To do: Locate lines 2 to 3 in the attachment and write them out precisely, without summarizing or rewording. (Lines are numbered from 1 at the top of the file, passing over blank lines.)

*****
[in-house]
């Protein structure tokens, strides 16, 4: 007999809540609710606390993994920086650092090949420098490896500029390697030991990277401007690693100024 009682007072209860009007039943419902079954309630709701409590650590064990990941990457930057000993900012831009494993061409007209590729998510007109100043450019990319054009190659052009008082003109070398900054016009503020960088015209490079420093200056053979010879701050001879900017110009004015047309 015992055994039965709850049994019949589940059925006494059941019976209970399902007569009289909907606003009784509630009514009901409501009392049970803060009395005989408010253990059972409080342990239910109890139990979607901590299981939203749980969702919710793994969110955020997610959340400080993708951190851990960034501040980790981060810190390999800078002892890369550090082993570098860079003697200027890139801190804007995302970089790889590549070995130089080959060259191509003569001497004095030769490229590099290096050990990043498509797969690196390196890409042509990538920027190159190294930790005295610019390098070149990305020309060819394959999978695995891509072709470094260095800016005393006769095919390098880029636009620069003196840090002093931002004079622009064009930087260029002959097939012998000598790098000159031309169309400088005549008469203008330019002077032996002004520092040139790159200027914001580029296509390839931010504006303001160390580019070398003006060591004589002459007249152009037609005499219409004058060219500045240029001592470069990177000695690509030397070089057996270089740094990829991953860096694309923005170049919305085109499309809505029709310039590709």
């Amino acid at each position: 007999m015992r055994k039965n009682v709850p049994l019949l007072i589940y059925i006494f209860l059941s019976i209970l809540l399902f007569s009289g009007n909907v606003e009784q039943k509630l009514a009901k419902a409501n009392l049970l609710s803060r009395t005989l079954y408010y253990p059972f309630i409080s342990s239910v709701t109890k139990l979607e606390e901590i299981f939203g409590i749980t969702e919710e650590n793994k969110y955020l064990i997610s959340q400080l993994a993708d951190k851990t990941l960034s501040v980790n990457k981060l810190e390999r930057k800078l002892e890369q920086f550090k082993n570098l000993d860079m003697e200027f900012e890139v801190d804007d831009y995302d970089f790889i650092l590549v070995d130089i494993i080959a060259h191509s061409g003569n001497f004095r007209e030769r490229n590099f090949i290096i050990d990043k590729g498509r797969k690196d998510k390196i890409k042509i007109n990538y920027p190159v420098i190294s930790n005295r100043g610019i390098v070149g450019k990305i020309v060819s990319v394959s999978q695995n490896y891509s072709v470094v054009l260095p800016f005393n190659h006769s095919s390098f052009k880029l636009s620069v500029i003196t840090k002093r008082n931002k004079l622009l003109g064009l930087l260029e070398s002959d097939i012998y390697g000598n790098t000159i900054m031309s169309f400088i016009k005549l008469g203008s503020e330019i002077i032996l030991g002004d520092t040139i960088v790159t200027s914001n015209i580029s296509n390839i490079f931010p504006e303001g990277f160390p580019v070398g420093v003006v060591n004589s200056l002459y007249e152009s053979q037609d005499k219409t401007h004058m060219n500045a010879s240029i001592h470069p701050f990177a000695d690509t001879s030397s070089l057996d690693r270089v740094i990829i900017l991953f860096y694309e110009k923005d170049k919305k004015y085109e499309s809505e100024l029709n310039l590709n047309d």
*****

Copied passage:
């Protein structure tokens, strides 16, 4: 007999809540609710606390993994920086650092090949420098490896500029390697030991990277401007690693100024 009682007072209860009007039943419902079954309630709701409590650590064990990941990457930057000993900012831009494993061409007209590729998510007109100043450019990319054009190659052009008082003109070398900054016009503020960088015209490079420093200056053979010879701050001879900017110009004015047309 015992055994039965709850049994019949589940059925006494059941019976209970399902007569009289909907606003009784509630009514009901409501009392049970803060009395005989408010253990059972409080342990239910109890139990979607901590299981939203749980969702919710793994969110955020997610959340400080993708951190851990960034501040980790981060810190390999800078002892890369550090082993570098860079003697200027890139801190804007995302970089790889590549070995130089080959060259191509003569001497004095030769490229590099290096050990990043498509797969690196390196890409042509990538920027190159190294930790005295610019390098070149990305020309060819394959999978695995891509072709470094260095800016005393006769095919390098880029636009620069003196840090002093931002004079622009064009930087260029002959097939012998000598790098000159031309169309400088005549008469203008330019002077032996002004520092040139790159200027914001580029296509390839931010504006303001160390580019070398003006060591004589002459007249152009037609005499219409004058060219500045240029001592470069990177000695690509030397070089057996270089740094990829991953860096694309923005170049919305085109499309809505029709310039590709």
């Amino acid at each position: 007999m015992r055994k039965n009682v709850p049994l019949l007072i589940y059925i006494f209860l059941s019976i209970l809540l399902f007569s009289g009007n909907v606003e009784q039943k509630l009514a009901k419902a409501n009392l049970l609710s803060r009395t005989l079954y408010y253990p059972f309630i409080s342990s239910v709701t109890k139990l979607e606390e901590i299981f939203g409590i749980t969702e919710e650590n793994k969110y955020l064990i997610s959340q400080l993994a993708d951190k851990t990941l960034s501040v980790n990457k981060l810190e390999r930057k800078l002892e890369q920086f550090k082993n570098l000993d860079m003697e200027f900012e890139v801190d804007d831009y995302d970089f790889i650092l590549v070995d130089i494993i080959a060259h191509s061409g003569n001497f004095r007209e030769r490229n590099f090949i290096i050990d990043k590729g498509r797969k690196d998510k390196i890409k042509i007109n990538y920027p190159v420098i190294s930790n005295r100043g610019i390098v070149g450019k990305i020309v060819s990319v394959s999978q695995n490896y891509s072709v470094v054009l260095p800016f005393n190659h006769s095919s390098f052009k880029l636009s620069v500029i003196t840090k002093r008082n931002k004079l622009l003109g064009l930087l260029e070398s002959d097939i012998y390697g000598n790098t000159i900054m031309s169309f400088i016009k005549l008469g203008s503020e330019i002077i032996l030991g002004d520092t040139i960088v790159t200027s914001n015209i580029s296509n390839i490079f931010p504006e303001g990277f160390p580019v070398g420093v003006v060591n004589s200056l002459y007249e152009s053979q037609d005499k219409t401007h004058m060219n500045a010879s240029i001592h470069p701050f990177a000695d690509t001879s030397s070089l057996d690693r270089v740094i990829i900017l991953f860096y694309e110009k923005d170049k919305k004015y085109e499309s809505e100024l029709n310039l590709n047309d």